Most manufacturers will tell you that you loose your warranty if you use a different power supply than the one provided by them. That said, you are likely to need a DC-DC converter for two reasons: (1) to step up the voltage from 12V to 16V and (2) to filter transients that are likely to happen in your main DC system.
I have two monitors connected in my boat via a VGA splitter. One (a 20" LCD screen
from DELL, with VGA and Composite Video inputs) is in the main cabin's bulkhead, right on top of the dining table. The monitor
is connected to the boat's computer (VGA) and to a DVD
player (composite). The computer system is setup with a Bluetooth keyboard and mouse. The monitor
is powered by a DC-DC converter (90W) I got this in e-bay for about $30 total (shipped to Seychelles), check this link
The other monitor is a sealed industrial type 15” touch screen
that works directly out of 12V. This is located in my cockpit
, right on top of the companionway
, and is used almost exclusively for navigation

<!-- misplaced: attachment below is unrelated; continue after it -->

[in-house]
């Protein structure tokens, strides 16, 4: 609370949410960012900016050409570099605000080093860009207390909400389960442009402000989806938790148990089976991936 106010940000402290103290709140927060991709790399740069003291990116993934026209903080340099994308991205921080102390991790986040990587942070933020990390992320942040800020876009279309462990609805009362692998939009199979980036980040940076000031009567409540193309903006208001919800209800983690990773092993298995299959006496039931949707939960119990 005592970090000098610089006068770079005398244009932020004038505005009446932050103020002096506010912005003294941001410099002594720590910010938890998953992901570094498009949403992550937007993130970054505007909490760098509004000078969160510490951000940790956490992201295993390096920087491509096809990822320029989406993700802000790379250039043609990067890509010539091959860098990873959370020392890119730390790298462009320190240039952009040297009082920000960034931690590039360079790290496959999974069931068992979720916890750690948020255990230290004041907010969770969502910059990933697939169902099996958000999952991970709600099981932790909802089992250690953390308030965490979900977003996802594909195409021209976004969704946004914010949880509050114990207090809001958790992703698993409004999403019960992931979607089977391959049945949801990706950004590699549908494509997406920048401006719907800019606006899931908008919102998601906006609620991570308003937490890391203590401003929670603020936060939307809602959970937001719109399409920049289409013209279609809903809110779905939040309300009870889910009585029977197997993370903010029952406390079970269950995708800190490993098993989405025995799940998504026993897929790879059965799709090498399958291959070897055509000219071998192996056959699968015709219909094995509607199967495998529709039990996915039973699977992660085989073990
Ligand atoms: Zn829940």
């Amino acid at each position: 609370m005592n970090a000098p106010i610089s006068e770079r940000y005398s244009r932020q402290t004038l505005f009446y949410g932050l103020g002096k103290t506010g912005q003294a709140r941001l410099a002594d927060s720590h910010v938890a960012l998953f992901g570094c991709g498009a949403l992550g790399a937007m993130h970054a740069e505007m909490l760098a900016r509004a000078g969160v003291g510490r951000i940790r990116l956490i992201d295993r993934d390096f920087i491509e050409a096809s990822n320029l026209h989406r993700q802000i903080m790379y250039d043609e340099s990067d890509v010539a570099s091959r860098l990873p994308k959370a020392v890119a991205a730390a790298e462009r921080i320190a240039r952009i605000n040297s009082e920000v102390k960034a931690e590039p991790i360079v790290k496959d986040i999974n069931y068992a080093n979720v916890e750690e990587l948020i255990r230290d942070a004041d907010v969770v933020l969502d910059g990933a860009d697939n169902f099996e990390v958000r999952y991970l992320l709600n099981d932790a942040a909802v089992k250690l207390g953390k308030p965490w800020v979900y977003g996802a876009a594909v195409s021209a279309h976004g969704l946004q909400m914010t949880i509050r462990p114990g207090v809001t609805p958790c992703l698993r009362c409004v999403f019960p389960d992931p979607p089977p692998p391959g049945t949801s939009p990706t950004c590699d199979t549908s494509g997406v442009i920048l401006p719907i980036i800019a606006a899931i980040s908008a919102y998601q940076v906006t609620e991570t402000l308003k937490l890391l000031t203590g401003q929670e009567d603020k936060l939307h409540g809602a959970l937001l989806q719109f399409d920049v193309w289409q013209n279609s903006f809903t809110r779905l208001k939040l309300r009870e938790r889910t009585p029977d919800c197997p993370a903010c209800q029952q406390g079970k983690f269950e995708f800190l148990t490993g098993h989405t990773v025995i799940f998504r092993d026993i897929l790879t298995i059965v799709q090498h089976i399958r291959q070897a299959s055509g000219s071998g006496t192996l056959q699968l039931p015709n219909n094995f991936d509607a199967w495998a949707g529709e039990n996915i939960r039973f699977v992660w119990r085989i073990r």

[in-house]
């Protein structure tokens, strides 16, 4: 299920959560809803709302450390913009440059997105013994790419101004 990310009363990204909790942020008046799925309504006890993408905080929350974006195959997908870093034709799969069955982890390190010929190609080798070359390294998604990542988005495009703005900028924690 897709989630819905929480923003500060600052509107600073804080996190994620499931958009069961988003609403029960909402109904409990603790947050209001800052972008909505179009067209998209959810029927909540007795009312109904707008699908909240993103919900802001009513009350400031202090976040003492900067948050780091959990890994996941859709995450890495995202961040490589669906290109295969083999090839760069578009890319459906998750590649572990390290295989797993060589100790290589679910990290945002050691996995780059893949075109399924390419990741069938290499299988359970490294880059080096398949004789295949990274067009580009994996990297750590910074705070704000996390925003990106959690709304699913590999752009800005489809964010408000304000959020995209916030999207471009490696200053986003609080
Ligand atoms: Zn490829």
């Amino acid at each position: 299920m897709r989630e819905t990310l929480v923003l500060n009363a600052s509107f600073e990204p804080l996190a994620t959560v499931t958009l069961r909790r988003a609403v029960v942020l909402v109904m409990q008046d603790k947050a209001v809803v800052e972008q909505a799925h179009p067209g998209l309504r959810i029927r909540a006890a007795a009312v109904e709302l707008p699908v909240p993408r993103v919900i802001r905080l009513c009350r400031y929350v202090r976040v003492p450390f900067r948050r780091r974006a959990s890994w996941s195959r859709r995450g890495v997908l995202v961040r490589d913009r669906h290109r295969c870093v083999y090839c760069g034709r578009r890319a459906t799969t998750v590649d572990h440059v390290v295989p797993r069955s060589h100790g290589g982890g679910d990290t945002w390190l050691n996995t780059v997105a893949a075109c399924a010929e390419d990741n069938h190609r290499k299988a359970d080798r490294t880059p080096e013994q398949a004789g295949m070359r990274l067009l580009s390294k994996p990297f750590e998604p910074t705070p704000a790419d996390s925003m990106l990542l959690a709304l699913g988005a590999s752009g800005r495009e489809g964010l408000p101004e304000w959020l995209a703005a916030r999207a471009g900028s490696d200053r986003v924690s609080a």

(I run maxsea
in my computer). Initially it was connected straight to the boat's 12V system, but end up connecting it through an adjustable DC-DC converter with isolated input/output. The hydraulic autopilot
pump would generate a transient each time it started and that was getting to my nerves.
This setup has worked well. The kids
can watch movies even when I’m using the computer to navigate (with the DVD player). When the computer is not used for navigation
, they can play educational computer games or do homework. The wireless keyboard/mouse works great, since we just put them on the dining table even if the computer is in the nave station, and the 20” monitor on 1280 x 1024 resolution shows things big enough to read from the sitting position across the table.
Marco Garcia (S7SY)